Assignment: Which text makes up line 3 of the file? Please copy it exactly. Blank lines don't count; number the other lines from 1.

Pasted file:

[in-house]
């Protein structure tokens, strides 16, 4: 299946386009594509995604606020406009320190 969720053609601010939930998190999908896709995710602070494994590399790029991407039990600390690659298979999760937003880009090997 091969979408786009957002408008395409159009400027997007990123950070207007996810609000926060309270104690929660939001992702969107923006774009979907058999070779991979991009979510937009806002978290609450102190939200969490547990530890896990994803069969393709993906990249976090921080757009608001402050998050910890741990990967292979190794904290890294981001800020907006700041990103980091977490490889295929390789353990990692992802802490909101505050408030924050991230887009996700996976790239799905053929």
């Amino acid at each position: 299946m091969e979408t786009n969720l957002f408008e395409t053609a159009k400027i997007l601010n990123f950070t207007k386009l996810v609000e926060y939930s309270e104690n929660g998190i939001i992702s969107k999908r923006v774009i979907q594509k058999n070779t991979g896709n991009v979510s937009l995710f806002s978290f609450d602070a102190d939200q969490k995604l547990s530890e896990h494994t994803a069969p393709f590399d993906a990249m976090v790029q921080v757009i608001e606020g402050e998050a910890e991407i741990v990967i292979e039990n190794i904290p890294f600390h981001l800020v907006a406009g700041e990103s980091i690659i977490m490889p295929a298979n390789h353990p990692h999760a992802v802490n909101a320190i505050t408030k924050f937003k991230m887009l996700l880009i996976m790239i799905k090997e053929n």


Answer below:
């Amino acid at each position: 299946m091969e979408t786009n969720l957002f408008e395409t053609a159009k400027i997007l601010n990123f950070t207007k386009l996810v609000e926060y939930s309270e104690n929660g998190i939001i992702s969107k999908r923006v774009i979907q594509k058999n070779t991979g896709n991009v979510s937009l995710f806002s978290f609450d602070a102190d939200q969490k995604l547990s530890e896990h494994t994803a069969p393709f590399d993906a990249m976090v790029q921080v757009i608001e606020g402050e998050a910890e991407i741990v990967i292979e039990n190794i904290p890294f600390h981001l800020v907006a406009g700041e990103s980091i690659i977490m490889p295929a298979n390789h353990p990692h999760a992802v802490n909101a320190i505050t408030k924050f937003k991230m887009l996700l880009i996976m790239i799905k090997e053929n």